How Social Media Is Affecting Parenting

1,063

Earlier, we parents used to cherish the adorable moments when kids, especially new-borns and toddlers, did something cute for the first time as part of their milestones and were quick enough to grab a child away from danger when they, say, jumped into the heap of clothes or reacted to eating something like citrus fruits.

Now, thanks to social media, we tend to pause for a moment instead of running to help to take a perfect picture to post it on Instagram or Facebook. Are we swapping those something-special moments for an Instagram-worthy pic? Are we on the verge of losing that parent-child interaction that builds strong relationships and helps us bond better? Here are some things you need to know about how social media is affecting our parenting.

Fighting for Fame

Kids are well aware of the reach and power of social media and are always craving to be their own stars. A university study recently revealed that kids aged between 9 and 13 years who had a YouTube account of their own were craving for more fame when compared to others who didn’t have any social media accounts. They were eager to know how many ‘likes’ a post about them received and were comparing their results with their peers.

Risk of Bullying or Being Bullied

While social media allows the kids to communicate with others, express their feelings and connect with their peers, it can also be an avenue where bullying occurs. Cyberbullying is when kids use technology to hurt or bully other kids and there have been many tragic incidents of these attacks resulting in kids harming themselves or others. The most difficult part about this is that it is very hard for the parents to detect if their kids are bullying someone or whether they are victims of bullying.

Bragging Without Borders

Earlier, there was a limit to bragging and show off as they had to be done in person and also depended on the interest of the person listening to them. With social media, there seems to be no limit for boasting as the audience is vast. They want to show off their new toy or bike or car or anything – the list is endless. There are times when they want to do certain things (like looking after younger siblings) only for the sake of posting later on social media. And if the younger ones do not behave as expected, there can be a lot of forcing that might have an effect on both.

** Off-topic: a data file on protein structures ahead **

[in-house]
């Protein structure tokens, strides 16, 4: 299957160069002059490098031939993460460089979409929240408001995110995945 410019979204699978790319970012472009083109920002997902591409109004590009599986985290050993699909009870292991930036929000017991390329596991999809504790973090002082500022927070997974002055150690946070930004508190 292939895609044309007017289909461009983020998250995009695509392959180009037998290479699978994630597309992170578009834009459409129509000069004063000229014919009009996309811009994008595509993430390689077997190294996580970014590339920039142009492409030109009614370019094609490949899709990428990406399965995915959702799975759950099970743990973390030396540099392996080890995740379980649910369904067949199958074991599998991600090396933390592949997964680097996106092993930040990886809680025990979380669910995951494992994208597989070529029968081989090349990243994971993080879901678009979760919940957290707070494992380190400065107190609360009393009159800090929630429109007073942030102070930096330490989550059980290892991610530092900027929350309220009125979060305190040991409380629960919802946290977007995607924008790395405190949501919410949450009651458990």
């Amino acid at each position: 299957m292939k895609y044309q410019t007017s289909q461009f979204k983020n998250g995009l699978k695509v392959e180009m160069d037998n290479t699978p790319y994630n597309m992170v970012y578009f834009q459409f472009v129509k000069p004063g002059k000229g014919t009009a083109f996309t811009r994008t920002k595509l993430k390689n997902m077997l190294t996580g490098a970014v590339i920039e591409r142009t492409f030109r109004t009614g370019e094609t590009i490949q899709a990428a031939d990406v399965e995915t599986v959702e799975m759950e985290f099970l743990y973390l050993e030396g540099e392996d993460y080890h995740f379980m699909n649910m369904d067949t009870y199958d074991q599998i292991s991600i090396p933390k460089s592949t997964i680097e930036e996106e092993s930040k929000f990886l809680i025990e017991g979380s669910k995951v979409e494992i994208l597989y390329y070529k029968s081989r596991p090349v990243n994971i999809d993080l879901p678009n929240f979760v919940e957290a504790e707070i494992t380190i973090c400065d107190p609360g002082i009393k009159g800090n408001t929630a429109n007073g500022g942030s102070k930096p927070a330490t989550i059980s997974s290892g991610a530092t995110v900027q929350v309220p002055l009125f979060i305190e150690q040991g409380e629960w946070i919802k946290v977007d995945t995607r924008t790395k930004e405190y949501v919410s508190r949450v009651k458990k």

Always Looking for Perfection

Looks like Narcissism has become the common thing with most of the people who are addicted to social media.  Everyone wants Pinterest-worthy perfection just to show off to their followers. Most of the moms who are active on Facebook and the like yearn for their kids to always look perfect for the sale of pics and the subsequent likes unaware of the effects that their behaviour will have on the kids. As kids grow older they might become Narcissists themselves and may forget self-love and accept things as they come.

Measuring Parenting Success Based on Likes and Re-Tweets

Does it mean that your dog is cuter than your kid if a picture of it received more likes and shares than that of your kid? One moment your followers on social media might like the picture of your kid exploring the pantry for chocolate and the very next moment you may receive considerable backlash from a parents shaming you for allowing your kids to have candy before dinner and this will make you disappointed. There seems to be a lot of competition on social media and everyone wants to play professor at giving suggestions and how things should be done. So don’t gauge your parenting with other people’s reaction but trust your instincts.